Monster Monpiece Review

June 4, 2014
GamingMadman

Since Monster Monpiece was announced for release in the West, due to some of its more unique, adult-themed gameplay aspects, this game has attracted much attention from gamers and press alike. While Japanese franchise fans are always looking forward to the next video game series that will make its way across the ocean, almost nobody could have expected this to be one of those games. For the most part, Monster Monpiece is a great game with lots of personalities, but due to its extremely sexual nature, a particular feature can be a bit of a shock for Western gamers. Consequently, the chance people enjoy this game depends on whether or not they can appreciate or at least overlook this particular feature.

Monster Monpiece is an incredibly fascinating game with a fun, innovative battle system and a story that effectively completes the game. The story is a typical anime plot where the main character, a young schoolgirl, is tasked with finding certain items across the country to prevent catastrophic events. While the narrative is nothing deep or groundbreaking, it is still quite enjoyable, providing a nice break from the constant battles.

Using visual novel storytelling in conjunction with the battle system also sets a good pace for Monster Monpiece that doesn't overwhelm or leave players burned out in the fight. Also, the hand-drawn characters used to tell the story are very well done and provide beautiful aesthetics throughout the game.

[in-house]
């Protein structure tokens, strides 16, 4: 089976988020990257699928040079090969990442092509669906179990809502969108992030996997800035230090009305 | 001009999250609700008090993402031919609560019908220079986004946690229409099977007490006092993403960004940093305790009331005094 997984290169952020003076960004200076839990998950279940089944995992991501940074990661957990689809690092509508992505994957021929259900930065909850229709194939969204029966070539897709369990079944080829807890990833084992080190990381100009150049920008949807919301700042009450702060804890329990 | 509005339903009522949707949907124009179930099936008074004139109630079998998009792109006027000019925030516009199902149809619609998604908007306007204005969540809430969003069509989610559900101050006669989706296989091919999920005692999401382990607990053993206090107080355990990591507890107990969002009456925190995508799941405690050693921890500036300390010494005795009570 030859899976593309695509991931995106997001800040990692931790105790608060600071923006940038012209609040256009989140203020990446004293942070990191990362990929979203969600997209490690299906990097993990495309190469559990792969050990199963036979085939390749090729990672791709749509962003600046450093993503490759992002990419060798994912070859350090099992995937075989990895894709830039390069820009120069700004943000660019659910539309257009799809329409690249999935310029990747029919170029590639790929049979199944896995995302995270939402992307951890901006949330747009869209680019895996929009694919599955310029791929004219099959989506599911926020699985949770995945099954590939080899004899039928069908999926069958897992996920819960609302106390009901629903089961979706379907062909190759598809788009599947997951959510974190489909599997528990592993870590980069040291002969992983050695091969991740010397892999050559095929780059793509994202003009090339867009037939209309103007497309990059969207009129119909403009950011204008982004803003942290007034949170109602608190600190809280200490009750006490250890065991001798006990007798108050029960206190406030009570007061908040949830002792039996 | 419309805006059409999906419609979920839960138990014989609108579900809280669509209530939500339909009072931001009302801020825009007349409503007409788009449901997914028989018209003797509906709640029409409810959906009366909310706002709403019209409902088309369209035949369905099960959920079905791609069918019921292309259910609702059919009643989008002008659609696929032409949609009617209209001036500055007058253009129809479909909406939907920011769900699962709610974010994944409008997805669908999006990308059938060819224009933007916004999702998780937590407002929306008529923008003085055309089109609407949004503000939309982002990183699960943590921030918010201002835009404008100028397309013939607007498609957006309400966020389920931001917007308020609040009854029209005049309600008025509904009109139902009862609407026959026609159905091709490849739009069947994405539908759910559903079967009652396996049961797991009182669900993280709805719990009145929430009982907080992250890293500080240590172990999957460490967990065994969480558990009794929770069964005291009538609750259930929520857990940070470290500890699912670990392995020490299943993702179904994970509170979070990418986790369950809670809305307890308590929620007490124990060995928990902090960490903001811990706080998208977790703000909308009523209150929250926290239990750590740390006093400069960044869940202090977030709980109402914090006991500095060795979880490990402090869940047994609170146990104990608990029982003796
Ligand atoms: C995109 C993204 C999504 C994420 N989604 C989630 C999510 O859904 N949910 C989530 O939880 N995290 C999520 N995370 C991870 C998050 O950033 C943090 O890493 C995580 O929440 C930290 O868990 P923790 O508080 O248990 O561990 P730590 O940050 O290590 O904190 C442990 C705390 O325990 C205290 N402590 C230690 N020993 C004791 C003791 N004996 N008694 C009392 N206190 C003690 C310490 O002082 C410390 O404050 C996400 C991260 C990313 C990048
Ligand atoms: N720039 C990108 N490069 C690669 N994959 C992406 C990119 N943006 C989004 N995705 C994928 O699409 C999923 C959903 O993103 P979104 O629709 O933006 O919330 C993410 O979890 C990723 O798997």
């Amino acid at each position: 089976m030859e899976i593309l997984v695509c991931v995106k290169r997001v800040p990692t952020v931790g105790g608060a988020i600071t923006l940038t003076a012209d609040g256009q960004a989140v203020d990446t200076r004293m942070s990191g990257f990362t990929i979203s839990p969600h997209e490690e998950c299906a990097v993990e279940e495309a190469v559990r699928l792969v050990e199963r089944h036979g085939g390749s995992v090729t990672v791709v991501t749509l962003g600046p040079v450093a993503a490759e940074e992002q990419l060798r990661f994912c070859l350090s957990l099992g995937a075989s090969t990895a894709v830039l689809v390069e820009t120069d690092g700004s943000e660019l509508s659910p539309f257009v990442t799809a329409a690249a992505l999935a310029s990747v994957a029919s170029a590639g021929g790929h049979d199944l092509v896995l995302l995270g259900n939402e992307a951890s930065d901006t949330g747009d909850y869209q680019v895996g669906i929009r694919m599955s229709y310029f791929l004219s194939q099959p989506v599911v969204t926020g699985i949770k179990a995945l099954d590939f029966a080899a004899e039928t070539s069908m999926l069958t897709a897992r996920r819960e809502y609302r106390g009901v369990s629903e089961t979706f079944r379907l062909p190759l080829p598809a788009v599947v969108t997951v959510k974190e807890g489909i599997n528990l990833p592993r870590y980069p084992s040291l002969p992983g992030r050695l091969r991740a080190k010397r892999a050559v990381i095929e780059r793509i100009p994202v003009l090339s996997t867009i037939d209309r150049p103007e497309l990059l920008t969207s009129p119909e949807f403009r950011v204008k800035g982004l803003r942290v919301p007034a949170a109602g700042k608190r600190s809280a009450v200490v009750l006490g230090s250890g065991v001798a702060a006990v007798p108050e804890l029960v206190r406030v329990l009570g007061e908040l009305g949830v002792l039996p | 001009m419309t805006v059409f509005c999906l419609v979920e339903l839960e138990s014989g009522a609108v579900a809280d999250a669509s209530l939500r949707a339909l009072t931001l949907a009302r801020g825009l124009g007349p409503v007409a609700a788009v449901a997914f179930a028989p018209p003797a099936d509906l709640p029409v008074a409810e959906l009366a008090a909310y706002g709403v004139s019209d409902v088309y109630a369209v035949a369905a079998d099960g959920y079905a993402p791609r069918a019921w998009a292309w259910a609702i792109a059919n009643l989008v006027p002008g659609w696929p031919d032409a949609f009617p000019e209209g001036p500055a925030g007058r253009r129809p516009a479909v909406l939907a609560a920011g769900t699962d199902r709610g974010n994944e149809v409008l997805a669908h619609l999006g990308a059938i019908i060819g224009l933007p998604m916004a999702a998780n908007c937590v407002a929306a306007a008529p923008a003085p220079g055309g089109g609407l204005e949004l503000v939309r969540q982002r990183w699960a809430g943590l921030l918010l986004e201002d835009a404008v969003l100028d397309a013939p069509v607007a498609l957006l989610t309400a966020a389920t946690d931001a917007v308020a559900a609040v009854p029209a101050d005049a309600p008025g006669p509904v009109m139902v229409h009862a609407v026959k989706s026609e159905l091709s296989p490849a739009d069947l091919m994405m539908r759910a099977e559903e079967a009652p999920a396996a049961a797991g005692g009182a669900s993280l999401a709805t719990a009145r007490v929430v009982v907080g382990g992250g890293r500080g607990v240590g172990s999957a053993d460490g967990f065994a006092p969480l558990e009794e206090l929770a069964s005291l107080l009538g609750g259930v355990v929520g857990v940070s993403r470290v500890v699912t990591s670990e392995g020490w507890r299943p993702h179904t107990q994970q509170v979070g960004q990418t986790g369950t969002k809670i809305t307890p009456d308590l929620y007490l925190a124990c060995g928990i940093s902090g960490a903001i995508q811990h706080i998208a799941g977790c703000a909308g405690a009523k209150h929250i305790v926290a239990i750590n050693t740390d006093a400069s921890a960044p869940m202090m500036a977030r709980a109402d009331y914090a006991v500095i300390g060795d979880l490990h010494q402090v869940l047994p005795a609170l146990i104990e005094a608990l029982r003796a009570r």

Monster Monpiece's soundtrack and voice acting are another thoroughly enjoyable aspect. Like the story, music is nothing revolutionary, but the tracks help create a very pleasant atmosphere within the game. The wide variety of instrumentals and songs really add much entertainment to the whole experience. The voice acting is especially gratifying. While some people may not like reading subtitles, having a Japanese voice cast is essential for this type of game. There are a quality and charm that comes with listening to a Japanese cast that just doesn't carry over when Western ports use English-speaking actors. Players can also buy other audio files for character voices with different Japanese dialects or entertaining character styles. While not necessary, this can be a fun feature for people who really want to indulge in this game's audio amusement. While the story, music, and acting all do their part to enhance this game's enjoyment, it's the fight that will keep players coming back for more.